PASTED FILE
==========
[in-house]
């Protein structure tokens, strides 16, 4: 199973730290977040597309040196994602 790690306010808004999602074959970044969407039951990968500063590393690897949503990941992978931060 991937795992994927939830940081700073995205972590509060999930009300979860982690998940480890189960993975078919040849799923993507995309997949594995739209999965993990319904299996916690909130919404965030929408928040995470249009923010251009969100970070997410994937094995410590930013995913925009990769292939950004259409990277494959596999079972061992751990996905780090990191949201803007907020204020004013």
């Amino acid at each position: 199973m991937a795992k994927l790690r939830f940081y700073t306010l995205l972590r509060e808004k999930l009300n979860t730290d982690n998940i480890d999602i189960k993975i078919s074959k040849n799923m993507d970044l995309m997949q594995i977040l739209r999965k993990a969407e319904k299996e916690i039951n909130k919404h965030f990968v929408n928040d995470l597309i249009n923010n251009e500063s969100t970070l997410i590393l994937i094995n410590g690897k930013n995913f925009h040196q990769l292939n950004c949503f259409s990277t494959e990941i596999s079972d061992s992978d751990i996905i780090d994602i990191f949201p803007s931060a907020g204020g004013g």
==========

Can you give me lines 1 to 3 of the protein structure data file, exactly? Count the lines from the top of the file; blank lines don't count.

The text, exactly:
[in-house]
């Protein structure tokens, strides 16, 4: 199973730290977040597309040196994602 790690306010808004999602074959970044969407039951990968500063590393690897949503990941992978931060 991937795992994927939830940081700073995205972590509060999930009300979860982690998940480890189960993975078919040849799923993507995309997949594995739209999965993990319904299996916690909130919404965030929408928040995470249009923010251009969100970070997410994937094995410590930013995913925009990769292939950004259409990277494959596999079972061992751990996905780090990191949201803007907020204020004013």
């Amino acid at each position: 199973m991937a795992k994927l790690r939830f940081y700073t306010l995205l972590r509060e808004k999930l009300n979860t730290d982690n998940i480890d999602i189960k993975i078919s074959k040849n799923m993507d970044l995309m997949q594995i977040l739209r999965k993990a969407e319904k299996e916690i039951n909130k919404h965030f990968v929408n928040d995470l597309i249009n923010n251009e500063s969100t970070l997410i590393l994937i094995n410590g690897k930013n995913f925009h040196q990769l292939n950004c949503f259409s990277t494959e990941i596999s079972d061992s992978d751990i996905i780090d994602i990191f949201p803007s931060a907020g204020g004013g």